Mango (Mangifera indica L.) is an economically important fruit crop in many tropical and subtropical regions. Recently, the wilt disease caused by Ceratocystis fimbriata has limited mango production in Brazil and other countries (3). There are reports that Hypocryphalus mangifera (Coleoptera: Curculionidae) is a vector of Ceratocystis spp. and that other beetles, such as Xyleborus affinis (Coleoptera: Curculionidae), may attack mango trees and excavate gallery burrows, thereby producing sawdust (1,3). In March 2011, X. affinis was found colonizing diseased mango trees located in Itaperuna, Rio de Janeiro State (21°12′23″ S, 41°53′23″ W). Therefore, we aimed to evaluate whether both the beetle and the sawdust produced in colonized trees would be associated with C. fimbriata. In March 2011, three isolates of C. fimbriata were collected: CF01 in sawdust from ‘Espada’ trees with wilt symptoms (yellowish to dried leaves, dried stems, and gum exudation from the stem) in Itaperuna; CF02 from X. affinis colonizing wilted trees in Itaperuna; and CF03 from wilted ‘Palmer’ trees in Frutal, Minas Gerais State (20°1′11″ S, 48°55′10″ W). To obtain the isolates, fragments of sawdust, beetles, and mango stem were set between carrot disks and incubated in a wet chamber at 25°C with 12 h of light (4). After 10 days, the ascospores produced in perithecia in the carrot tissue were directly transferred to potato dextrose agar (PDA) in 9-cm petri dishes and incubated at 25°C with 12 h of light. After 10 days, 1-cm mycelial disks were taken from the borders of actively growing colonies. In each of 20 seedlings of 8-month-old ‘Espada,’ growing in 18 × 25 cm plastic pots with a soil-sand-cow manure mixture (3:1:1, v/v), a 1-cm diameter wound in the stem was made with a cork borer (20 cm above the soil surface). A mycelial disk was placed in each wound (a plain PDA disk was placed in control plants). After inoculation, a wet cotton plug was placed on the wound, which was then wrapped with Parafilm. Five plants were inoculated in each treatment. The seedlings were checked weekly for up to 56 days after inoculation. All three isolates were pathogenic, causing typical disease symptoms on the plants, beginning 7 days after inoculation: gum exudation (60, 60, and 0%); and yellowish and wilt (80, 100, and 80%). The % values are for isolates CF01, CF02, and CF03, respectively. No disease symptoms were observed in the control seedlings. After reisolating, the three isolates were confirmed as being C. fimbriata: perithecia (110 to 250 μm wide, 120 to 250 μm tall), base dark, globose, and long dark necks (440 to 770 μm long, 28 to 40 μm wide); ascospores hyaline, one-celled, galeate (5.0 to 7.5 μm long, 3.5 to 5.0 μm wide), exuded in sticky and cream colored mass at the apex of the perithecium neck (2). To our knowledge, this is the first report of an association between C. fimbriata and both X. affinis and the sawdust produced during beetle colonization. Therefore, both the beetle and the sawdust are potential dispersal agents of C. fimbriata in mango orchards. This finding is epidemiologically important, and the disease spread related to both sawdust and beetle is being followed in the field.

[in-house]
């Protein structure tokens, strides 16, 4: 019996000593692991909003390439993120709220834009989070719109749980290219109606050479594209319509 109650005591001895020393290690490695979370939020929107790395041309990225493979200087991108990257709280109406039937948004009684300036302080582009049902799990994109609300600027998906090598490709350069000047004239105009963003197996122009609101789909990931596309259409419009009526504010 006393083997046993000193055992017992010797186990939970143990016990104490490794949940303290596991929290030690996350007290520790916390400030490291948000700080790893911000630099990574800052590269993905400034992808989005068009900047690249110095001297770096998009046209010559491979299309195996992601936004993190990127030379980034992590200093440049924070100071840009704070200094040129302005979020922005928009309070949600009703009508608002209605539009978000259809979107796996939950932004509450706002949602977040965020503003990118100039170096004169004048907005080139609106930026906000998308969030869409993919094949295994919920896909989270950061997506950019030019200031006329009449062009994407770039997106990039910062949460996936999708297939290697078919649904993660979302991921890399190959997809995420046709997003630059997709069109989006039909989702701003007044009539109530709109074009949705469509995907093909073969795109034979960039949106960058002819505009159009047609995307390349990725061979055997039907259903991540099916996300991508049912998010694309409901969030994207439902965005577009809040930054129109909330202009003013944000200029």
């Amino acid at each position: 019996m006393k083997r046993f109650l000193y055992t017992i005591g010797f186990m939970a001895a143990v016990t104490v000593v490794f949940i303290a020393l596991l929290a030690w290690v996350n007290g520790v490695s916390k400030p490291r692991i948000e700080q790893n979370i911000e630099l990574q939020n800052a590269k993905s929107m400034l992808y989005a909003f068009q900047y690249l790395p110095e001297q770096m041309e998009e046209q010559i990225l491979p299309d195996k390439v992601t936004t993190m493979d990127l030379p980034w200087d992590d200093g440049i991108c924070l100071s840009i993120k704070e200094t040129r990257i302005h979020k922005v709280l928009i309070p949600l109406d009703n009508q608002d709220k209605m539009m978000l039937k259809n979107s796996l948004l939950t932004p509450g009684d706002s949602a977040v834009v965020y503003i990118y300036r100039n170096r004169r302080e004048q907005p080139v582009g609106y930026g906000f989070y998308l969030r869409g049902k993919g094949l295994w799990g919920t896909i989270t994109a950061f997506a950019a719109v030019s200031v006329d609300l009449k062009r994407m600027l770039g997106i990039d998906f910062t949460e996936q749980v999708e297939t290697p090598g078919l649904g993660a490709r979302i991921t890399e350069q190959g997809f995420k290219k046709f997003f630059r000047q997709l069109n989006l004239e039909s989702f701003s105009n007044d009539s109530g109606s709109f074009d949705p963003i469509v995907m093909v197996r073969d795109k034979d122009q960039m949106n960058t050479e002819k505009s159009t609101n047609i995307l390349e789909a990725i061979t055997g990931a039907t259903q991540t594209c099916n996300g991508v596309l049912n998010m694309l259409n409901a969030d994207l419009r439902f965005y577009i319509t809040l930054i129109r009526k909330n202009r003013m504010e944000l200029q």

References: (1) A. O. Al Adawi et al. Eur. J. Plant. Pathol. 135:243, 2013. (2) C. J. B. Engelbrecht and T. C. Harrington. Mycologia 97:57, 2005. (3) A. Masood et al. Pakistan J. Zool. 44:1545, 2012. (4) W. J. Moller and J. E. De Vay. Phytopathology 58:123, 1968.